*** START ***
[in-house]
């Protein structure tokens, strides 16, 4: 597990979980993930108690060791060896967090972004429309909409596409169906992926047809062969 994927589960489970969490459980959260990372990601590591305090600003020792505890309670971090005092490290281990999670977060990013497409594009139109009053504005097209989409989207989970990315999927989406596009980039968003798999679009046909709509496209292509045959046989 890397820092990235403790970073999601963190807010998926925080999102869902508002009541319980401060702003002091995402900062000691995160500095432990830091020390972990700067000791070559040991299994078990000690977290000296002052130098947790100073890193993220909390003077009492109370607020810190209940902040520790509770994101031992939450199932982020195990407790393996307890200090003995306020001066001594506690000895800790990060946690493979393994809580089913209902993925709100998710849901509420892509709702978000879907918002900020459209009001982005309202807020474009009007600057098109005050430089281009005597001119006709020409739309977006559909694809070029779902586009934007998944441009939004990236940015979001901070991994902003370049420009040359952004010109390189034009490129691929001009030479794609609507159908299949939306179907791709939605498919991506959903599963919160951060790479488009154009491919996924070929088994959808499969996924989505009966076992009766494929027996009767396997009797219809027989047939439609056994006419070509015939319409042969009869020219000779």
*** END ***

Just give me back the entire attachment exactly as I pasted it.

[in-house]
């Protein structure tokens, strides 16, 4: 597990979980993930108690060791060896967090972004429309909409596409169906992926047809062969 994927589960489970969490459980959260990372990601590591305090600003020792505890309670971090005092490290281990999670977060990013497409594009139109009053504005097209989409989207989970990315999927989406596009980039968003798999679009046909709509496209292509045959046989 890397820092990235403790970073999601963190807010998926925080999102869902508002009541319980401060702003002091995402900062000691995160500095432990830091020390972990700067000791070559040991299994078990000690977290000296002052130098947790100073890193993220909390003077009492109370607020810190209940902040520790509770994101031992939450199932982020195990407790393996307890200090003995306020001066001594506690000895800790990060946690493979393994809580089913209902993925709100998710849901509420892509709702978000879907918002900020459209009001982005309202807020474009009007600057098109005050430089281009005597001119006709020409739309977006559909694809070029779902586009934007998944441009939004990236940015979001901070991994902003370049420009040359952004010109390189034009490129691929001009030479794609609507159908299949939306179907791709939605498919991506959903599963919160951060790479488009154009491919996924070929088994959808499969996924989505009966076992009766494929027996009767396997009797219809027989047939439609056994006419070509015939319409042969009869020219000779």